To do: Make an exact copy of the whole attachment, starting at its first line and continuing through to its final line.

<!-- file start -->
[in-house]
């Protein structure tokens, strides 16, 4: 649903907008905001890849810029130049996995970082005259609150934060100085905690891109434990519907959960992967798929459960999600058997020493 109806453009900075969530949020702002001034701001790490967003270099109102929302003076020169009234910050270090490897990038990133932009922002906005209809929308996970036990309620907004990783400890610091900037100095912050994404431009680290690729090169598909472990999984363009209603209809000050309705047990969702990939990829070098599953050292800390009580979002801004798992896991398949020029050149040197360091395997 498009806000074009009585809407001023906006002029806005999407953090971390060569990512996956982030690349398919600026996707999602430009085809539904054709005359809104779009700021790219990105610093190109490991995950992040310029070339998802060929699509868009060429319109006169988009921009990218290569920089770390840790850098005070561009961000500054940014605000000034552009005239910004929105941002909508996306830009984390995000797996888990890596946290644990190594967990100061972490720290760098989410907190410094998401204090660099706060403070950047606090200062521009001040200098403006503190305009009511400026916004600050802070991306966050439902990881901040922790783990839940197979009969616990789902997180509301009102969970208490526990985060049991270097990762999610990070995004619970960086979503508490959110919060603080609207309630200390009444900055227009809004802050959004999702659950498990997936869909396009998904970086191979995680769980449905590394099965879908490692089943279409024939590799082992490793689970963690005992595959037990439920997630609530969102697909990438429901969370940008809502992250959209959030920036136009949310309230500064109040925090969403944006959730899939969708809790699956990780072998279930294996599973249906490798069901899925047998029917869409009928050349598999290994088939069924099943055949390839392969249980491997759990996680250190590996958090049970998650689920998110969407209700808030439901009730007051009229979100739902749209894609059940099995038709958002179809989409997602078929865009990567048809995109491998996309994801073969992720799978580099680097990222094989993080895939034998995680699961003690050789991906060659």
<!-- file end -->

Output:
[in-house]
């Protein structure tokens, strides 16, 4: 649903907008905001890849810029130049996995970082005259609150934060100085905690891109434990519907959960992967798929459960999600058997020493 109806453009900075969530949020702002001034701001790490967003270099109102929302003076020169009234910050270090490897990038990133932009922002906005209809929308996970036990309620907004990783400890610091900037100095912050994404431009680290690729090169598909472990999984363009209603209809000050309705047990969702990939990829070098599953050292800390009580979002801004798992896991398949020029050149040197360091395997 498009806000074009009585809407001023906006002029806005999407953090971390060569990512996956982030690349398919600026996707999602430009085809539904054709005359809104779009700021790219990105610093190109490991995950992040310029070339998802060929699509868009060429319109006169988009921009990218290569920089770390840790850098005070561009961000500054940014605000000034552009005239910004929105941002909508996306830009984390995000797996888990890596946290644990190594967990100061972490720290760098989410907190410094998401204090660099706060403070950047606090200062521009001040200098403006503190305009009511400026916004600050802070991306966050439902990881901040922790783990839940197979009969616990789902997180509301009102969970208490526990985060049991270097990762999610990070995004619970960086979503508490959110919060603080609207309630200390009444900055227009809004802050959004999702659950498990997936869909396009998904970086191979995680769980449905590394099965879908490692089943279409024939590799082992490793689970963690005992595959037990439920997630609530969102697909990438429901969370940008809502992250959209959030920036136009949310309230500064109040925090969403944006959730899939969708809790699956990780072998279930294996599973249906490798069901899925047998029917869409009928050349598999290994088939069924099943055949390839392969249980491997759990996680250190590996958090049970998650689920998110969407209700808030439901009730007051009229979100739902749209894609059940099995038709958002179809989409997602078929865009990567048809995109491998996309994801073969992720799978580099680097990222094989993080895939034998995680699961003690050789991906060659």